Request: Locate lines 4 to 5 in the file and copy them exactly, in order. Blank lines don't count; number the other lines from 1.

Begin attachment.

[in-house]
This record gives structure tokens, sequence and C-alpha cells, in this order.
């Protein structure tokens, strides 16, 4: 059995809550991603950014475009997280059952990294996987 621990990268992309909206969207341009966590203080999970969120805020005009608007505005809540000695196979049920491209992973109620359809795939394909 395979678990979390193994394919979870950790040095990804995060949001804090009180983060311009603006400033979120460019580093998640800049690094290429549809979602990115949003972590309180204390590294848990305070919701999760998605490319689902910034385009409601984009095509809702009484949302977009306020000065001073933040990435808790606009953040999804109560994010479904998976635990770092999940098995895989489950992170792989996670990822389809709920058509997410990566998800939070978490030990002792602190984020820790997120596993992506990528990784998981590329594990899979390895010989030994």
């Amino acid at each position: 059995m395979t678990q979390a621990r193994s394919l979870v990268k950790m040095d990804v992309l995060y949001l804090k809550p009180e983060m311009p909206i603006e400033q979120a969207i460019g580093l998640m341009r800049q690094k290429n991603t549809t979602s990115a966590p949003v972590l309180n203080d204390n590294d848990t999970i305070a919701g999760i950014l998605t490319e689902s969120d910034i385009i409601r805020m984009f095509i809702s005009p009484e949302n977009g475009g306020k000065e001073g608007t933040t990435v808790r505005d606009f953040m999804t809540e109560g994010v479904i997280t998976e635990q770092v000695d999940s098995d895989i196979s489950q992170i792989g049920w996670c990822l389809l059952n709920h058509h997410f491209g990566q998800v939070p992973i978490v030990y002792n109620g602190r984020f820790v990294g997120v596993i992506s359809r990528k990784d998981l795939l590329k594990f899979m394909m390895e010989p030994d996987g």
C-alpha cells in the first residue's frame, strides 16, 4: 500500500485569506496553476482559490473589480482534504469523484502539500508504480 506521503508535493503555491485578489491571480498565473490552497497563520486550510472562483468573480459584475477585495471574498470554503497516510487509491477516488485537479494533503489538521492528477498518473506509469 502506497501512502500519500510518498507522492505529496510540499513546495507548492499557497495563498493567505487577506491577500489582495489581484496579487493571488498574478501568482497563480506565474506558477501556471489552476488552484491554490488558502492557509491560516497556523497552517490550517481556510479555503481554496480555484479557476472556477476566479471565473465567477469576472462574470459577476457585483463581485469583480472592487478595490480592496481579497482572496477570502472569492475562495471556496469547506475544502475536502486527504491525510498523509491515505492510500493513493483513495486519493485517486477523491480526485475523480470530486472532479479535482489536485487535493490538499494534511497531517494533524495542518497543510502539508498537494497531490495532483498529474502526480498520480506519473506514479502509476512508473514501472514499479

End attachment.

């Amino acid at each position: 059995m395979t678990q979390a621990r193994s394919l979870v990268k950790m040095d990804v992309l995060y949001l804090k809550p009180e983060m311009p909206i603006e400033q979120a969207i460019g580093l998640m341009r800049q690094k290429n991603t549809t979602s990115a966590p949003v972590l309180n203080d204390n590294d848990t999970i305070a919701g999760i950014l998605t490319e689902s969120d910034i385009i409601r805020m984009f095509i809702s005009p009484e949302n977009g475009g306020k000065e001073g608007t933040t990435v808790r505005d606009f953040m999804t809540e109560g994010v479904i997280t998976e635990q770092v000695d999940s098995d895989i196979s489950q992170i792989g049920w996670c990822l389809l059952n709920h058509h997410f491209g990566q998800v939070p992973i978490v030990y002792n109620g602190r984020f820790v990294g997120v596993i992506s359809r990528k990784d998981l795939l590329k594990f899979m394909m390895e010989p030994d996987g």
C-alpha cells in the first residue's frame, strides 16, 4: 500500500485569506496553476482559490473589480482534504469523484502539500508504480 506521503508535493503555491485578489491571480498565473490552497497563520486550510472562483468573480459584475477585495471574498470554503497516510487509491477516488485537479494533503489538521492528477498518473506509469 502506497501512502500519500510518498507522492505529496510540499513546495507548492499557497495563498493567505487577506491577500489582495489581484496579487493571488498574478501568482497563480506565474506558477501556471489552476488552484491554490488558502492557509491560516497556523497552517490550517481556510479555503481554496480555484479557476472556477476566479471565473465567477469576472462574470459577476457585483463581485469583480472592487478595490480592496481579497482572496477570502472569492475562495471556496469547506475544502475536502486527504491525510498523509491515505492510500493513493483513495486519493485517486477523491480526485475523480470530486472532479479535482489536485487535493490538499494534511497531517494533524495542518497543510502539508498537494497531490495532483498529474502526480498520480506519473506514479502509476512508473514501472514499479